HISTORY OF DISCOVERY


Cover page of De Taenia Humana. [J]

Two nineteeth-century medical dissertations, De Taenia Solium and Taenia media-canellata, offer fascinating insights into the history of discovery of T. solium. Despite the age of the sources, the information contained in each paper is quite sophisticated and speaks to the historical impact of this parasite.

De Taenia Humana Exceprts* [7]

"Habitat in hominis intestinis tenuibus."

English Translation: "It dwells in the thin intestines of a man."

"Coitus. Sexus uterque in eodem individuo coniunctus, quod et hermaphroditum et androgynum esse potest."

English Translation: "Sexual reproduction. Both sexes have been joined in the same indivisible unit (organism), because it can be both a hermaphrosite and androgynous."

*English translations are provided by Glenwood Barbee.

 


Cover page of Taenia media-cancellata. [J]

 

Taenia media-cancellata [3]

In his dissertation, George Kennedy Frink comments that Hippocrates was one of the first to write on Taenia solium. He also mentions that another ancient Greek, Pallas, was one of the first to discover that parasites ("entezoa") "sprung from similar parents" and that this reproduction was sustained by the transmission of eggs from one host organism to another. Frink also describes an experiment that helped elucidate the life cycle of T. solium:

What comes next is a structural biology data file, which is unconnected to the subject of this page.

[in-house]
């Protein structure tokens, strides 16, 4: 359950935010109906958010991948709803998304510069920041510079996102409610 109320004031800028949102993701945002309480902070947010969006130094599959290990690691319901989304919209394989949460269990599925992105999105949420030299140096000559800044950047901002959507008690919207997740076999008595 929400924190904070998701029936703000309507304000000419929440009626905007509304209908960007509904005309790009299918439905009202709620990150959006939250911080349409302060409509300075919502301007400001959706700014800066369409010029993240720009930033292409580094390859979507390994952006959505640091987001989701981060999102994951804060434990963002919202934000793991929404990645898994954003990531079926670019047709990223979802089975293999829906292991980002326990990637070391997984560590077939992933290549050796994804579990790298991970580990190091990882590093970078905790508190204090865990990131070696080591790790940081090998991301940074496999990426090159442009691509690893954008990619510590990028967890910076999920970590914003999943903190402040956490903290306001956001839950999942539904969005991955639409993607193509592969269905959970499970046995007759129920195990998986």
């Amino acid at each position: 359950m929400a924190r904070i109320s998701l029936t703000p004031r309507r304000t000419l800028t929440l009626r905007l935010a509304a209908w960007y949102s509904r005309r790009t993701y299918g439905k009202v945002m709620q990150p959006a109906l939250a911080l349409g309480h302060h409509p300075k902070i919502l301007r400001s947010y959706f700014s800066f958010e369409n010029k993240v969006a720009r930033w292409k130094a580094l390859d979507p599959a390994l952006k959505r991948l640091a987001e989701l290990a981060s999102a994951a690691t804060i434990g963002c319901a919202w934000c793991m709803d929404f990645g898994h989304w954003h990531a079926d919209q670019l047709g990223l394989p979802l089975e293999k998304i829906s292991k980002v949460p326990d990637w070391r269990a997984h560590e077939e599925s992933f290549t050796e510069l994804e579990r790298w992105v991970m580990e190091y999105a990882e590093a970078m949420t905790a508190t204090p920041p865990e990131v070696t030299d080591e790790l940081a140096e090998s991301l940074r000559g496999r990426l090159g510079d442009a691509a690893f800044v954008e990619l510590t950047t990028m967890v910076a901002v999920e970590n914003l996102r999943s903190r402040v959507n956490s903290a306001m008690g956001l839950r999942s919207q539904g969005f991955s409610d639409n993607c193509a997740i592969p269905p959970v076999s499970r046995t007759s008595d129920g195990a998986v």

"The correctness and further direct proofs were given by Kuchenmeister (1852) who fed carnivora on flesh, containing cysticerci and produced Taenia and fed herbivora with ova of Taenia and produced cysticerci."

One last except from Frink's dissertation provides compelling evidence:

"Formally the T. solium was the only one recognized, but during the last thirty years authors and specialists have found or differentiated an unarmed variety of the T. solium sp., T. medio canalata, and claim that it is found more frequently than the T. solium especially in people who are great beef eaters with the exception of the Jews, Chinese, and many Oriental nations."

The primary sources demonstrate that investigators around this time period not only had an accurate sense of T. solium's epidemiology, morphology and life cycle (among other things), but also a accurate of how T. solium differed in these areas from similar cestodes (e.g. T. saginata) .